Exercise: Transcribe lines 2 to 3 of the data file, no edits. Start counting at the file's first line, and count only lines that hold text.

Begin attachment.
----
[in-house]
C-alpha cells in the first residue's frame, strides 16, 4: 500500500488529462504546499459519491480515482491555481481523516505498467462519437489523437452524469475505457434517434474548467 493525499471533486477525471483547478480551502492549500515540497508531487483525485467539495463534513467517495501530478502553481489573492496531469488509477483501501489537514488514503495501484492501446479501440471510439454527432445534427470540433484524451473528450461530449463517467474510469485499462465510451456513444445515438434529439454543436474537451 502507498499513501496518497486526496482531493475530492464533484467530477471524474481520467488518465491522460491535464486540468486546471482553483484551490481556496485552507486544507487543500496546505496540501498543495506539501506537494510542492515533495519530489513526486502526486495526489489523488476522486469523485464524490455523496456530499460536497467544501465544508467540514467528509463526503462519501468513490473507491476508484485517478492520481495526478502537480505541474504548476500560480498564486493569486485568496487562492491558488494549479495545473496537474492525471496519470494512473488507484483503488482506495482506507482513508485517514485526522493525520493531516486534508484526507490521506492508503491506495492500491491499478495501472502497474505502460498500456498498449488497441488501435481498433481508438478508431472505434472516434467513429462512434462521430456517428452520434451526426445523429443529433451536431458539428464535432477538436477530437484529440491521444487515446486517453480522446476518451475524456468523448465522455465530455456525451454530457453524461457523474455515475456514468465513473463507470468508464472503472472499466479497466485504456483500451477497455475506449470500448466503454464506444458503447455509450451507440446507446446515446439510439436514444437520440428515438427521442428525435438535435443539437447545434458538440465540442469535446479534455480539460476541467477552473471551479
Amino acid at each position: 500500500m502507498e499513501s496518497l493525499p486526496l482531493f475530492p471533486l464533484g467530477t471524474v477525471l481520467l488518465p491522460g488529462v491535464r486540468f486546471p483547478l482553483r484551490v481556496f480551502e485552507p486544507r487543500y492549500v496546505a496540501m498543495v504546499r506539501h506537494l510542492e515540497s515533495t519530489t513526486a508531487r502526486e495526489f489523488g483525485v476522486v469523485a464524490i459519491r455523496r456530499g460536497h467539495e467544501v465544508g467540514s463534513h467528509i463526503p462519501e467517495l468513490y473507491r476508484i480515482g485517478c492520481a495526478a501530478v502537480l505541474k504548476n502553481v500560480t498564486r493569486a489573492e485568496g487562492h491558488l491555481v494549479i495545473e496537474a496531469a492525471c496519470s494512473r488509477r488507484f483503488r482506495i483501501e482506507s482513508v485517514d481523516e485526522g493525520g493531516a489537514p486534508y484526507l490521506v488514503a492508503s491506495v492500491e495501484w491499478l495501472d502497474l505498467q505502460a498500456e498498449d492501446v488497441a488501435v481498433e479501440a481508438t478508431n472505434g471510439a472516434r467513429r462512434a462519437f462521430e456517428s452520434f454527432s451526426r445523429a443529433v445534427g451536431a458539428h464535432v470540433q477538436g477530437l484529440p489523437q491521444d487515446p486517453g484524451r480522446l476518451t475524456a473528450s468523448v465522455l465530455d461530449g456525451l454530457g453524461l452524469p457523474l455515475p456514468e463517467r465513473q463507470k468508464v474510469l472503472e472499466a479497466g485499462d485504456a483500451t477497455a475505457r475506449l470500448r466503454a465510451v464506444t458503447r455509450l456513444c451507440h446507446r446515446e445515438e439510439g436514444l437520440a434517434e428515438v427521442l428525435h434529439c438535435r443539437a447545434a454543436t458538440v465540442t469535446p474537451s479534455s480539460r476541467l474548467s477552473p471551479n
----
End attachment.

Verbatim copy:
C-alpha cells in the first residue's frame, strides 16, 4: 500500500488529462504546499459519491480515482491555481481523516505498467462519437489523437452524469475505457434517434474548467 493525499471533486477525471483547478480551502492549500515540497508531487483525485467539495463534513467517495501530478502553481489573492496531469488509477483501501489537514488514503495501484492501446479501440471510439454527432445534427470540433484524451473528450461530449463517467474510469485499462465510451456513444445515438434529439454543436474537451 502507498499513501496518497486526496482531493475530492464533484467530477471524474481520467488518465491522460491535464486540468486546471482553483484551490481556496485552507486544507487543500496546505496540501498543495506539501506537494510542492515533495519530489513526486502526486495526489489523488476522486469523485464524490455523496456530499460536497467544501465544508467540514467528509463526503462519501468513490473507491476508484485517478492520481495526478502537480505541474504548476500560480498564486493569486485568496487562492491558488494549479495545473496537474492525471496519470494512473488507484483503488482506495482506507482513508485517514485526522493525520493531516486534508484526507490521506492508503491506495492500491491499478495501472502497474505502460498500456498498449488497441488501435481498433481508438478508431472505434472516434467513429462512434462521430456517428452520434451526426445523429443529433451536431458539428464535432477538436477530437484529440491521444487515446486517453480522446476518451475524456468523448465522455465530455456525451454530457453524461457523474455515475456514468465513473463507470468508464472503472472499466479497466485504456483500451477497455475506449470500448466503454464506444458503447455509450451507440446507446446515446439510439436514444437520440428515438427521442428525435438535435443539437447545434458538440465540442469535446479534455480539460476541467477552473471551479
Amino acid at each position: 500500500m502507498e499513501s496518497l493525499p486526496l482531493f475530492p471533486l464533484g467530477t471524474v477525471l481520467l488518465p491522460g488529462v491535464r486540468f486546471p483547478l482553483r484551490v481556496f480551502e485552507p486544507r487543500y492549500v496546505a496540501m498543495v504546499r506539501h506537494l510542492e515540497s515533495t519530489t513526486a508531487r502526486e495526489f489523488g483525485v476522486v469523485a464524490i459519491r455523496r456530499g460536497h467539495e467544501v465544508g467540514s463534513h467528509i463526503p462519501e467517495l468513490y473507491r476508484i480515482g485517478c492520481a495526478a501530478v502537480l505541474k504548476n502553481v500560480t498564486r493569486a489573492e485568496g487562492h491558488l491555481v494549479i495545473e496537474a496531469a492525471c496519470s494512473r488509477r488507484f483503488r482506495i483501501e482506507s482513508v485517514d481523516e485526522g493525520g493531516a489537514p486534508y484526507l490521506v488514503a492508503s491506495v492500491e495501484w491499478l495501472d502497474l505498467q505502460a498500456e498498449d492501446v488497441a488501435v481498433e479501440a481508438t478508431n472505434g471510439a472516434r467513429r462512434a462519437f462521430e456517428s452520434f454527432s451526426r445523429a443529433v445534427g451536431a458539428h464535432v470540433q477538436g477530437l484529440p489523437q491521444d487515446p486517453g484524451r480522446l476518451t475524456a473528450s468523448v465522455l465530455d461530449g456525451l454530457g453524461l452524469p457523474l455515475p456514468e463517467r465513473q463507470k468508464v474510469l472503472e472499466a479497466g485499462d485504456a483500451t477497455a475505457r475506449l470500448r466503454a465510451v464506444t458503447r455509450l456513444c451507440h446507446r446515446e445515438e439510439g436514444l437520440a434517434e428515438v427521442l428525435h434529439c438535435r443539437a447545434a454543436t458538440v465540442t469535446p474537451s479534455s480539460r476541467l474548467s477552473p471551479n